The Comcast Center scorer’s table has resembled a hockey bench before. Coach Mark Turgeon often substitutes liberally, especially in moments of crisis, nearly throwing reserves onto the hardwood in hopes that something sticks. Maryland’s bench runs 10 deep, with enough talent that some combination inevitably succeeds.
Except the levees kept breaking Wednesday night, mistakes and inconsistency washing away the Terps’ chances against Florida State, and no manner of blockading the holes with fresh bodies could remedy the damage.
Instead, when the gritty Seminoles finally struck back – really, it was the first time since the season opener against Kentucky that a team has punched Maryland this hard – the Terrapins had no answer. They panicked, which begat confusion, in turn leading to their first loss since Nov. 9.
“We didn’t play well but give them a lot of credit why we didn’t play well,” Turgeon said. “We were never in sync. We panicked offensively. We panicked as players and as a coaching staff a little bit. We couldn’t figure it out. We kept subbing guys in and different things. We will watch the film and try to learn from it.”
Even by Turgeon’s standards, the second-half subbing seemed almost desperate, like no combination could cease the slide. Charles Mitchell, Alex Len, Pe’Shon Howard, Dez Wells and Nick Faust started the second half, with Maryland holding a nine-point lead that would grow to 12 after two minutes. After Florida State chopped the lead to six, James Padgett, Jake Layman and Seth Allen all subbed in.
Then Maryland made seven substitutions in the next three minutes, at one point transitioning from a nearly all-freshman lineup (Layman, Allen, Cleare, Faust and Mitchell) to a relatively veteran-laden one (Logan Aronhalt, Howard, Len, Wells, Mitchell) before subbing out Mitchell for Padgett two minutes later.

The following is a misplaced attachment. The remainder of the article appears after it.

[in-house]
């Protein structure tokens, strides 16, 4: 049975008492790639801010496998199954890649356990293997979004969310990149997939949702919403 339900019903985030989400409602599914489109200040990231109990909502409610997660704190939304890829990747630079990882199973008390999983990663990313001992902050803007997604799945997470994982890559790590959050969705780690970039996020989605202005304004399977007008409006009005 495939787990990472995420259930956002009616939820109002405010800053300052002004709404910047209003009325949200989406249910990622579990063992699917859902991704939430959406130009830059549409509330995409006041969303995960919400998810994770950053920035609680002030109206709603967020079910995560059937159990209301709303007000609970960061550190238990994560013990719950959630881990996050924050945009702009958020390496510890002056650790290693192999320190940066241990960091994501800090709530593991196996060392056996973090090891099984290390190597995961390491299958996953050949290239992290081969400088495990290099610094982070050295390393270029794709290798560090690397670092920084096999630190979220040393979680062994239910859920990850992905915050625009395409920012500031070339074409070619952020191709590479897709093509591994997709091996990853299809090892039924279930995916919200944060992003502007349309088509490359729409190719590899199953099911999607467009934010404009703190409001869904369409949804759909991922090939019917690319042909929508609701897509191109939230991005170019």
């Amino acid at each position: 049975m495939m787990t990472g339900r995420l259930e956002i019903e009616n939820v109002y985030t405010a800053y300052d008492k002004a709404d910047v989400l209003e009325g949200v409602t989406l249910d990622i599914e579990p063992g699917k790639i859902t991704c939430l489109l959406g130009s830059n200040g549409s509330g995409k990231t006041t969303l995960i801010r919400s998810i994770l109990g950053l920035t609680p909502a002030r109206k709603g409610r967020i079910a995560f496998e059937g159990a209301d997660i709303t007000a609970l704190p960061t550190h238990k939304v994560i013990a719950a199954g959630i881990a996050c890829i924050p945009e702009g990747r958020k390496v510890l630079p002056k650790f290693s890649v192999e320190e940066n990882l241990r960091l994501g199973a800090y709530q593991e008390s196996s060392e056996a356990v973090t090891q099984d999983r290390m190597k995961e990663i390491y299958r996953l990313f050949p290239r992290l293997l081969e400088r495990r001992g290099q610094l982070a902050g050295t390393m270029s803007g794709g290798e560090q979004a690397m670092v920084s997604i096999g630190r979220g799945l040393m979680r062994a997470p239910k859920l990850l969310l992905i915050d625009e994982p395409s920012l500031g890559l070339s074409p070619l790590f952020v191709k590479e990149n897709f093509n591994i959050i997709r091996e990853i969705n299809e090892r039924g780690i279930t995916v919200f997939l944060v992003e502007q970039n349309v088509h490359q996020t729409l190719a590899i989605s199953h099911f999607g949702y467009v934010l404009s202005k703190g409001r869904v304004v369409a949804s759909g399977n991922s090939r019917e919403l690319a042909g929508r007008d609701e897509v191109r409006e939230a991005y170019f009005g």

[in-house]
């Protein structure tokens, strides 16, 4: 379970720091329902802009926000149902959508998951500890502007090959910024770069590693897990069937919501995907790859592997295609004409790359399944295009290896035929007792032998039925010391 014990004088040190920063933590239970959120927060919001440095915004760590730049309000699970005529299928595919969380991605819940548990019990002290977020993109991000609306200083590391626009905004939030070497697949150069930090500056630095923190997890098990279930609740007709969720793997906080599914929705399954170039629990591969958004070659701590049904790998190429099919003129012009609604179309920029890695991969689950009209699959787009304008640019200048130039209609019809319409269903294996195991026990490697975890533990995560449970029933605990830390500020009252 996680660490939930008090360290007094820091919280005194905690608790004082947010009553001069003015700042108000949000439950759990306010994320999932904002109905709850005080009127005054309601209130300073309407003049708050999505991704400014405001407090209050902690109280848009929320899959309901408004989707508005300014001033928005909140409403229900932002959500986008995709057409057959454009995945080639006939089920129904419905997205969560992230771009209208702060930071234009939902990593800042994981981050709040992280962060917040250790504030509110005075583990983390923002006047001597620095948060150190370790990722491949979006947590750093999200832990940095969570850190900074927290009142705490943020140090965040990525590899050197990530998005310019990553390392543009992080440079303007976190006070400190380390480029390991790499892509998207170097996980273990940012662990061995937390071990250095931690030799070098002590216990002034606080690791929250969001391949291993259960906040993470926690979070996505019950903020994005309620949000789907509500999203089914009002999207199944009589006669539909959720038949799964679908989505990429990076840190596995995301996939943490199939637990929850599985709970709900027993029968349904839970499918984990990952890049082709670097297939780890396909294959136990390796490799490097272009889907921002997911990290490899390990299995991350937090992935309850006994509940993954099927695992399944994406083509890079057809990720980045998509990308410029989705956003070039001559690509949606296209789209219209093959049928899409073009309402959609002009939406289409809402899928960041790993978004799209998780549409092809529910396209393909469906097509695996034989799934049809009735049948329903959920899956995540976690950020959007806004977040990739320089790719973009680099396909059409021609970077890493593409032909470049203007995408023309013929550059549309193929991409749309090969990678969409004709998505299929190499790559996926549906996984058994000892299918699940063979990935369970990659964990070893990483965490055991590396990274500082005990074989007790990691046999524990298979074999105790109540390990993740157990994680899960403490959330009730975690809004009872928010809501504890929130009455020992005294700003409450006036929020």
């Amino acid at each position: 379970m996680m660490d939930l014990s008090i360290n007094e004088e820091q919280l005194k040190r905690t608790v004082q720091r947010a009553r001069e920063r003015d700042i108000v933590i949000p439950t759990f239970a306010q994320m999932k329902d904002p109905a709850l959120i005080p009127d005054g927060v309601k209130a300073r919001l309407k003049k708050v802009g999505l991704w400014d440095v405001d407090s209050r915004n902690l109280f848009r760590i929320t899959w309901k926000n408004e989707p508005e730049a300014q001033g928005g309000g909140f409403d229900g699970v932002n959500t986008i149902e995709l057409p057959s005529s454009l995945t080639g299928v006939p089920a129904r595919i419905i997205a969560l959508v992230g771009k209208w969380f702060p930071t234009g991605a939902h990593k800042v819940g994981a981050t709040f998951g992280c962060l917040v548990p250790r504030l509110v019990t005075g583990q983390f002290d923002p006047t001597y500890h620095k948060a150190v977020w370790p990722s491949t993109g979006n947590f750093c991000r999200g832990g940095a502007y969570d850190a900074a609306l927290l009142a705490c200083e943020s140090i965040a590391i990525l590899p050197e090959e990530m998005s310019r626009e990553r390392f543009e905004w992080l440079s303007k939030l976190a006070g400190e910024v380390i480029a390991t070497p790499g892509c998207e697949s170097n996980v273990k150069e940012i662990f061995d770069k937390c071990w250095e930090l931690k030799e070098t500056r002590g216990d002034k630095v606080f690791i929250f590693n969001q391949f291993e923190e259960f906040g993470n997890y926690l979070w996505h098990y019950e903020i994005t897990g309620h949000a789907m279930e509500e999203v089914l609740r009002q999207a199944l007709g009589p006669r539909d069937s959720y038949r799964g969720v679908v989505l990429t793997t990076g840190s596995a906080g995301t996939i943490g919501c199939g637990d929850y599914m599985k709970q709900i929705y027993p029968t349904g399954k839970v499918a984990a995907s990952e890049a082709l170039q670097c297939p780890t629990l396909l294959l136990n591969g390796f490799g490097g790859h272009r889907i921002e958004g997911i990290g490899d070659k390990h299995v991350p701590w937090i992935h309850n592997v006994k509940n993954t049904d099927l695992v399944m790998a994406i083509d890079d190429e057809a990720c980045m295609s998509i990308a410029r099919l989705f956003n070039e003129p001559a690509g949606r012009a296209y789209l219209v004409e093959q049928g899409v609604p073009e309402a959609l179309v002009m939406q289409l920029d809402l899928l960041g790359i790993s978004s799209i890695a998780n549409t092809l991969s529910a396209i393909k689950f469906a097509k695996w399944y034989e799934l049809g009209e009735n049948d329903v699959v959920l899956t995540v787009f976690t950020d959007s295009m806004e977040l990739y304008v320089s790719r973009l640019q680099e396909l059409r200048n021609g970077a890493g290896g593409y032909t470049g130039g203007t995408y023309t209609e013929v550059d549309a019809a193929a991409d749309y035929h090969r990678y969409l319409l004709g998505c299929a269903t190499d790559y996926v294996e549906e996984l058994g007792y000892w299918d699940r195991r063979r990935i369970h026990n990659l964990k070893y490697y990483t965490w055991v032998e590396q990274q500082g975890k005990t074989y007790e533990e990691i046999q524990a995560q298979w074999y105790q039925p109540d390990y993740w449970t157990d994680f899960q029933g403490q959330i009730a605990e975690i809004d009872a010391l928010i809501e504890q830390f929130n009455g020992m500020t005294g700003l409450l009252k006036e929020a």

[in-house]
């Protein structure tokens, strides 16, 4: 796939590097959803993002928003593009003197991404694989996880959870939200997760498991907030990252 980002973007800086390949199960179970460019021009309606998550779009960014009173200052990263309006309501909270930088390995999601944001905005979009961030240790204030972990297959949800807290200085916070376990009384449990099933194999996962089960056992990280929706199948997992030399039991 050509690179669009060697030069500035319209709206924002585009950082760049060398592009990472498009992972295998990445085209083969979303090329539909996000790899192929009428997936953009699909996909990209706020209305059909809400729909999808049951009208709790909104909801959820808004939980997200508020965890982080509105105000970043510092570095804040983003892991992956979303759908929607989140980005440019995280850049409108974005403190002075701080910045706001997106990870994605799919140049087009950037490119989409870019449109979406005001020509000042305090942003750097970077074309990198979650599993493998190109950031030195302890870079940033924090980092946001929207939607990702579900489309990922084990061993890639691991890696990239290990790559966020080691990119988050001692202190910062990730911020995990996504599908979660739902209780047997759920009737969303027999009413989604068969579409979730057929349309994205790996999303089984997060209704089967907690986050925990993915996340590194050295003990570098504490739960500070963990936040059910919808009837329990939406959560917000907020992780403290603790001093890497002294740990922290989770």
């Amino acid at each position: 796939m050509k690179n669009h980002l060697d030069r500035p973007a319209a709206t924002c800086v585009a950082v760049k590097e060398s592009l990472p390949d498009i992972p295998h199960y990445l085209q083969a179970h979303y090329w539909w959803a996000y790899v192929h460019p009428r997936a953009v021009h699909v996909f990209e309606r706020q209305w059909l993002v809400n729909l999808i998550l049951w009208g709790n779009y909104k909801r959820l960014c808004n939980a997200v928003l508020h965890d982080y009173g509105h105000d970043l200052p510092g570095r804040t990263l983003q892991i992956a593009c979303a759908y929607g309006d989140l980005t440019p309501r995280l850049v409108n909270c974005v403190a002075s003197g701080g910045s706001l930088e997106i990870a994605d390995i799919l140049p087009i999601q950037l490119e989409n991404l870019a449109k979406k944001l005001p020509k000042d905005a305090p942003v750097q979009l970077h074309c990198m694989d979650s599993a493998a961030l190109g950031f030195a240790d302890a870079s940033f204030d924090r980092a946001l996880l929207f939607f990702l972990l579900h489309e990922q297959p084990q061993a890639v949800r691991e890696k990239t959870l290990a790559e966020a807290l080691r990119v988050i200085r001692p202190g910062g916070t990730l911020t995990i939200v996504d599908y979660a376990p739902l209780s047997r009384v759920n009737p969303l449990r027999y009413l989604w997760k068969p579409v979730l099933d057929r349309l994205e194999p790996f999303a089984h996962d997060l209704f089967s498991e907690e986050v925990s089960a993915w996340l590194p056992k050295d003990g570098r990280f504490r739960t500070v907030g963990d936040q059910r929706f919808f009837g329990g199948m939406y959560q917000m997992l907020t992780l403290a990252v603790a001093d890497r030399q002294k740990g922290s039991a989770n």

“I get all the credit, so I’ll take all the blame,” Turgeon said. “I have so many options. I kept trying different options, try this, try this guy. No one could get into a rhythm. It kept getting worse the more we tried.”
Had something – anything, really – clicked, the Terps would have escaped with their 14th straight win, tying the program’s longest such streak, and moved to 2-0 in the ACC. They would have been panting, utterly exhausted, but at least clutching a win, buoyed by the same depth that’s carried them thus far.
But who could step up and straighten the ship? That substitution barrage coincided with a seven-minute scoreless stretch, during which Maryland missed 12 straight shots and committed three turnovers. Of those 12 misfires, eight were jumpers, at once a testament to Florida State’s stingy interior defense and the Terps’ inability to execute offensively. Wells shot 0 for 4 in the second half. Allen (2 for 6), Aronhalt (1 for 3), Layman (0 for 3) and Padgett (0 for 2) also succumbed to similar cold snaps.
“We haven’t seen it,” Turgeon said. “They’re athletic, good defensively. They protected the rim really well. Their post defense was pretty good. And we couldn’t drive by them. Besides that, I don’t know. Then we just didn’t make good decisions. We had a lot of guys not play well, didn’t get out of their funk.”
Now it’s onto the film room, not necessarily revisiting the drawing board but certainly a place of serious self-reflection, wondering how to better keep composure in dire circumstances. Through little fault of their own, the Terps haven’t been truly tested since Kentucky. Wednesday, both players and coaches received a thorough lesson.
At some point this ACC season, youthfulness was bound to bite Maryland. The Terrapins panicked against Florida State, but can’t allow this to become a trend. Depth delivered a 13-game winning streak, and any future success will come strapped to a 10-man caravan. But nothing worked for one miserable night in College Park, and the result sure was ugly, no matter how much of an anomaly the Terrapins hope it to be.
“We had a lot of options,” Len said. “Coach said in the locker room. He had a lot of options, but he didn’t know what way to go. We’ll watch film and learn from this game. Just have to keep getting better.”
Is there any other choice?